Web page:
One report said Daggett “was generally well-liked by the ranchers and trading post operators with which he had dealings. He was considered fair, honest, and hard-working and mostly stayed to himself and his family.”
Daggett led his band of 12 family members and two other men south across Nevada and then west to Oroville, Calif., before returning to Nevada to winter at Little High Rock Canyon in Washoe County, 135 miles north of Reno.
With him were his wife, Jenny; sons Charlie and Gnat; daughters Snake and Toad, 17; and two young males and four children. (One confusing report says “Jim, Jake, Willie, 29, Pete, 12, and Jack, 10.”)
Youngest was the Daggetts’ granddaughter Mary Josephine “Mary Joe” — Snake’s daughter — who reportedly was 10 to 18 months old.
In 1910, Mike Daggett was accused of killing a man in revenge for the shooting death of one of his sons by a gang of horse rustlers, so the family decided to flee to the Duck Creek Indian Reservation on the Idaho-Nevada border.
They never made it.
That winter was the worst in 20 years. The band was running low on food, so they decided to steal and slaughter some cattle from a local rancher.
Basque sheepherder Bert Indiano saw them do it and alerted other locals.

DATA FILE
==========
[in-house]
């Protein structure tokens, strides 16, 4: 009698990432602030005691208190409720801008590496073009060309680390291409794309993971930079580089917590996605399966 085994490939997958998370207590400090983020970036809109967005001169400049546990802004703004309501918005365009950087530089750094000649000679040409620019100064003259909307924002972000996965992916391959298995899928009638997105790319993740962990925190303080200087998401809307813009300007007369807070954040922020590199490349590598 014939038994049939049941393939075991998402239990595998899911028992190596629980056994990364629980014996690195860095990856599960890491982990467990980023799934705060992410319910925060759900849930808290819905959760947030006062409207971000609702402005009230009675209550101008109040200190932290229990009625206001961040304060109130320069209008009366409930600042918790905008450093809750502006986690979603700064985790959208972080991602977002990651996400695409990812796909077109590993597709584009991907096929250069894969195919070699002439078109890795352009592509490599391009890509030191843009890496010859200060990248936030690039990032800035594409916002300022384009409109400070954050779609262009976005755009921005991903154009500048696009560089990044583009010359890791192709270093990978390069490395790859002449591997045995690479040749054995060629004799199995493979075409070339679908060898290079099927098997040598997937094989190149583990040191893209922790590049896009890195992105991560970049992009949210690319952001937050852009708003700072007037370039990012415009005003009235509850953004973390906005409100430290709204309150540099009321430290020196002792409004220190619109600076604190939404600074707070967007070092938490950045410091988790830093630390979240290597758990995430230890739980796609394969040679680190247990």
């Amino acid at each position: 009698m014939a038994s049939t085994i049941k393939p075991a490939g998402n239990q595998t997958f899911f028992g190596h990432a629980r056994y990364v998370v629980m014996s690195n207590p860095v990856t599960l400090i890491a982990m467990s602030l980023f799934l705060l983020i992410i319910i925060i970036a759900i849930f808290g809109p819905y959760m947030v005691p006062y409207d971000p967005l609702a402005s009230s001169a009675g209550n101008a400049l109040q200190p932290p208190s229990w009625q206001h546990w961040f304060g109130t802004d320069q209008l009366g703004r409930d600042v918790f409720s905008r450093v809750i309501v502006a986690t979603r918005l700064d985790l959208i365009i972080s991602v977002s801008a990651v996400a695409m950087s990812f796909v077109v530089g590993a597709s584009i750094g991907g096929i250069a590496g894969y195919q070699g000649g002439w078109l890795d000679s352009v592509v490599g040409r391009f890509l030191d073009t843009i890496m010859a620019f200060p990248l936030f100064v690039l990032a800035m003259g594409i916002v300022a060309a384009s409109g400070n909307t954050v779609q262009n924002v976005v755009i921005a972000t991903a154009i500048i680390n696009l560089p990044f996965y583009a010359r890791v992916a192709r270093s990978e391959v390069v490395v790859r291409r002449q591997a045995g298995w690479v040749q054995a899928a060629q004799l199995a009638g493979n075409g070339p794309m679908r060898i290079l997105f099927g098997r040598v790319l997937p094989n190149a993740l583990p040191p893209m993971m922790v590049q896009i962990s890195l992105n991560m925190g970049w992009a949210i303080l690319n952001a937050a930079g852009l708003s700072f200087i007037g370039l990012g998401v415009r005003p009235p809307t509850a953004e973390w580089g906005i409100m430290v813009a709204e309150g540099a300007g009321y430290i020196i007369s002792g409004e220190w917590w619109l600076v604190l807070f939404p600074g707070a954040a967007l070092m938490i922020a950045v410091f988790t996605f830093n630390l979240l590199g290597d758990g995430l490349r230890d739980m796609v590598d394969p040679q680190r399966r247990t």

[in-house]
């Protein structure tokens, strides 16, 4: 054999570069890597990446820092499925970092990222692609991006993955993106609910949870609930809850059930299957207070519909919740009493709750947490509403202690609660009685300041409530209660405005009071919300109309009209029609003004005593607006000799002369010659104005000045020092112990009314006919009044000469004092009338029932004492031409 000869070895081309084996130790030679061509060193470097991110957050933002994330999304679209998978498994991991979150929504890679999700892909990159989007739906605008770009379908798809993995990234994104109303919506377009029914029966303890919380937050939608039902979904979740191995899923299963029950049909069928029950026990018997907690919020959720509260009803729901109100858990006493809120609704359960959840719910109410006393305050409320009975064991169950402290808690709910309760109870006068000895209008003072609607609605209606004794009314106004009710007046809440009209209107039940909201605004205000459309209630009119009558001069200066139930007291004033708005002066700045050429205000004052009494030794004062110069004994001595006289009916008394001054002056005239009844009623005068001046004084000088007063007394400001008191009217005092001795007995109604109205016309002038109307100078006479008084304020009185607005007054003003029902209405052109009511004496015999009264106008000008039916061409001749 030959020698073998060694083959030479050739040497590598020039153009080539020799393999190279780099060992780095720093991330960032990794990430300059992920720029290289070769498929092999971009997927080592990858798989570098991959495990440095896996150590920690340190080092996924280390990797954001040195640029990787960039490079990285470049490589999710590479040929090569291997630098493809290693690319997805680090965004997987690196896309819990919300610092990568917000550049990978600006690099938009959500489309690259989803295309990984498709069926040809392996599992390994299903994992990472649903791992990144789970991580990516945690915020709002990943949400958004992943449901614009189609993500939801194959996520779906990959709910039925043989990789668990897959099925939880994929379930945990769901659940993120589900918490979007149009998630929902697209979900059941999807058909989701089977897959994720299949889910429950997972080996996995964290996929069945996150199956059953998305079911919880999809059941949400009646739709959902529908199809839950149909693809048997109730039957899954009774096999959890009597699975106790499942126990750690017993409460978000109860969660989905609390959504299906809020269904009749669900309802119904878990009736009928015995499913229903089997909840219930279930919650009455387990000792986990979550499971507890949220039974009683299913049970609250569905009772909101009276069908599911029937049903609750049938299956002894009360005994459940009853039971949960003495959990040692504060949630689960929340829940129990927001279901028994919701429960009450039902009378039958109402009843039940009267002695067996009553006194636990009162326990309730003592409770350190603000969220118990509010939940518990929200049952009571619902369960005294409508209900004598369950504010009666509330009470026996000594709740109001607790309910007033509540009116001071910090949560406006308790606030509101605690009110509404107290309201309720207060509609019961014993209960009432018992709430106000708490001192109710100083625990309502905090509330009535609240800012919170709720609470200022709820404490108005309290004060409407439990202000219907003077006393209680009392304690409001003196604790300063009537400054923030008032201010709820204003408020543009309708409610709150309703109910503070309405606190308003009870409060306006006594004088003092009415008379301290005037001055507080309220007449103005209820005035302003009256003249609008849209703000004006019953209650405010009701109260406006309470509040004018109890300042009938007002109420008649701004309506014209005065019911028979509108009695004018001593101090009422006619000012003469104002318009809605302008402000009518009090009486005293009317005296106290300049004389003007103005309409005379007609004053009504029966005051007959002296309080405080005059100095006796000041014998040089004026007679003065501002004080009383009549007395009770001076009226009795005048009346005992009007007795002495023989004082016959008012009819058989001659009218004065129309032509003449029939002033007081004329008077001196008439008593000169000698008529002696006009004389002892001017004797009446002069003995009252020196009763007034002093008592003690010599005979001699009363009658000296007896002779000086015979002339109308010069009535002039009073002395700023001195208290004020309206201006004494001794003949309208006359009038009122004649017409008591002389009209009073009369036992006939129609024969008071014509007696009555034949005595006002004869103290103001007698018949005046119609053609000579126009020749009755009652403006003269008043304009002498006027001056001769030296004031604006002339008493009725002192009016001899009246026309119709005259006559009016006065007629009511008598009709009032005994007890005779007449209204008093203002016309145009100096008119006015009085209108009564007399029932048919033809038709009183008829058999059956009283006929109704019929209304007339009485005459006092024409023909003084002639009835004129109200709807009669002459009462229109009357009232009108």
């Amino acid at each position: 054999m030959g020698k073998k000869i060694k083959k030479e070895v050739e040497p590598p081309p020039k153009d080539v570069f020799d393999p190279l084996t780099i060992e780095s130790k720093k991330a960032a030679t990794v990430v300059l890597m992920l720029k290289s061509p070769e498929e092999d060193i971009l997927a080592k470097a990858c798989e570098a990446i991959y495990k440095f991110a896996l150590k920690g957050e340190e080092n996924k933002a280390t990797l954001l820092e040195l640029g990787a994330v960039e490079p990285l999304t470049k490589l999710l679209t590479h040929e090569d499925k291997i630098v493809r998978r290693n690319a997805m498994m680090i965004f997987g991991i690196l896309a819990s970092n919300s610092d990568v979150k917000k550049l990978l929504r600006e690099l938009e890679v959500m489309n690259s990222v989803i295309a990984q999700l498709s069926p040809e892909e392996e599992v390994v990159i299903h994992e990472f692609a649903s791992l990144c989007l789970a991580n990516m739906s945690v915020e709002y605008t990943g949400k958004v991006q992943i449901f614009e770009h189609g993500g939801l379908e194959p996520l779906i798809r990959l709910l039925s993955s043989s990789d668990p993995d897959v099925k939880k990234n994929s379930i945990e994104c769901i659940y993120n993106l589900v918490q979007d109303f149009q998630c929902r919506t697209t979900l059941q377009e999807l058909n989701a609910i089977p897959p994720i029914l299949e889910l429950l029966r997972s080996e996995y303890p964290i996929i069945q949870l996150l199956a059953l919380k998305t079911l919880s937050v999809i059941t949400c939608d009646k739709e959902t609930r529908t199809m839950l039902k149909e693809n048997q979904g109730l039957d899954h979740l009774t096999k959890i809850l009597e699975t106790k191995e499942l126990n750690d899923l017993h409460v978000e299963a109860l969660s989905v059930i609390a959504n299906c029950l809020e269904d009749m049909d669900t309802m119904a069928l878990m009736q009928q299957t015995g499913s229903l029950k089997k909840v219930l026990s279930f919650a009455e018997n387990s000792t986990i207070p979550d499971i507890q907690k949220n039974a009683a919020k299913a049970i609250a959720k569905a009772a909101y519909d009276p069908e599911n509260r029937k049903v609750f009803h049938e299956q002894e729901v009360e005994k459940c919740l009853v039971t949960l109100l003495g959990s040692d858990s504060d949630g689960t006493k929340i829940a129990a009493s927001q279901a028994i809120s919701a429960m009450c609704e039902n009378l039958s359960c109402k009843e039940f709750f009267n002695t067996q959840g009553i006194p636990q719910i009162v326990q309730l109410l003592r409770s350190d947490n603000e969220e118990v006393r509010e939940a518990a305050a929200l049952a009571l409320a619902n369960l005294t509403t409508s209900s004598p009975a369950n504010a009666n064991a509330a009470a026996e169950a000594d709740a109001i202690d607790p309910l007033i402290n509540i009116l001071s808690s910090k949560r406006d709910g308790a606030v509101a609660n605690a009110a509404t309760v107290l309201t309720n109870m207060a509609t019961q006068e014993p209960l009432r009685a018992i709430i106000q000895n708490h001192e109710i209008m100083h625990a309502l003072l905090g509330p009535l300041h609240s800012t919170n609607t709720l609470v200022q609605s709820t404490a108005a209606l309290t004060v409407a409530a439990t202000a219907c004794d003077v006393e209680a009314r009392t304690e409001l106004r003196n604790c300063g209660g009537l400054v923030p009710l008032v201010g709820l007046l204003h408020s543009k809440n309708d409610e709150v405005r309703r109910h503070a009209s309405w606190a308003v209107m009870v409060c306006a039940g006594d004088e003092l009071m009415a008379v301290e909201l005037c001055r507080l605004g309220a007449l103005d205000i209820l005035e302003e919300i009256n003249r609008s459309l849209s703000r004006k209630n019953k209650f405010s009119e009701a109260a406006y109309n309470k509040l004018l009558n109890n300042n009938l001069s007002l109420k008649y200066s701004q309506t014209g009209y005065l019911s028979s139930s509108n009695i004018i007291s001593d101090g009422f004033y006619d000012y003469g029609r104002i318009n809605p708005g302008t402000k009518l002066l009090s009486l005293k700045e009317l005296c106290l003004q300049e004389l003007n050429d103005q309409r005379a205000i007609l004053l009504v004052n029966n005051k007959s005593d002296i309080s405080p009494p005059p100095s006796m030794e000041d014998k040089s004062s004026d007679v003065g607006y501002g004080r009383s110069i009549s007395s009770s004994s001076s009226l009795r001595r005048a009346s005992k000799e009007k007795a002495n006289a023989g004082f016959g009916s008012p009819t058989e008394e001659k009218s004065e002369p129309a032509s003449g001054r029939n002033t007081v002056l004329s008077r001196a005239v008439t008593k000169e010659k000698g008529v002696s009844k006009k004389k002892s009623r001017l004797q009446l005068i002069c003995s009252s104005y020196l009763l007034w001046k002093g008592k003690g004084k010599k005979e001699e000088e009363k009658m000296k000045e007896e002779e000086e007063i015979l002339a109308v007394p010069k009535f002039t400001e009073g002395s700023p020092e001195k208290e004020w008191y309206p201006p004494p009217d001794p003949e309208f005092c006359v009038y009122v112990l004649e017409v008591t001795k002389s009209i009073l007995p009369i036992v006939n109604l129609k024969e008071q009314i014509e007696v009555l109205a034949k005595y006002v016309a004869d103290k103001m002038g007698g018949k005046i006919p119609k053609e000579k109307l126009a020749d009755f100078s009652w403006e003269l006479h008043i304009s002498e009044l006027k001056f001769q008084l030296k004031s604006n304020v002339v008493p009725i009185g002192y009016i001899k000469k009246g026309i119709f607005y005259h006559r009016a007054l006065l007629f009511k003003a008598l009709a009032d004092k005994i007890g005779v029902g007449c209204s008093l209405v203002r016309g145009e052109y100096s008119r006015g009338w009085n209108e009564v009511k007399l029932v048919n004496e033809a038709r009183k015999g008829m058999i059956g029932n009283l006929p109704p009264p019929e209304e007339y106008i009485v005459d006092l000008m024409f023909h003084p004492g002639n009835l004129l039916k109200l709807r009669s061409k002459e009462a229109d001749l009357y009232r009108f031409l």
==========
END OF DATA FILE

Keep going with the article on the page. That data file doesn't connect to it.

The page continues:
Four men — Englishman Harry Cambron and three Basques, Peter Errammouspe, John-Baptiste Laxague and Indiano — went to the ranch to investigate.
On Jan. 19, they ran into Daggett and two sons who suspected they were being tracked and waited in ambush.
They killed all four investigators, mutilated their bodies and left them in some willows — their clothes and weapons stolen. Then the killer band quickly fled east.
A search party found the frozen bodies of the four men on Feb. 8 (some say 10th).
Further complicating the search for accuracy in this story is a report that “some of the cowboys on the Miller-Lux ranch were rustling cattle and sheep and …killed these stockmen and mutilated their bodies to make it look like an Indian attack.
“Indeed, a survivor of the subsequent massacre told authorities that the Daggett band had heard the shots and gone to investigate, finding the four men dead.”
The overblown reporting of local newspapers in those times alarmingly called the killings an “Indian uprising” by “barbarous Shoshone renegades.”
On horseback, a well-armed posse of about 20 officers from Nevada and California State Police and citizen volunteers headed by Capt. J.P. Donnelly went out in the deep winter snow to track the killers down — with the help of Paiute tracker Skinny Pascal. Other posses likewise joined the hunt.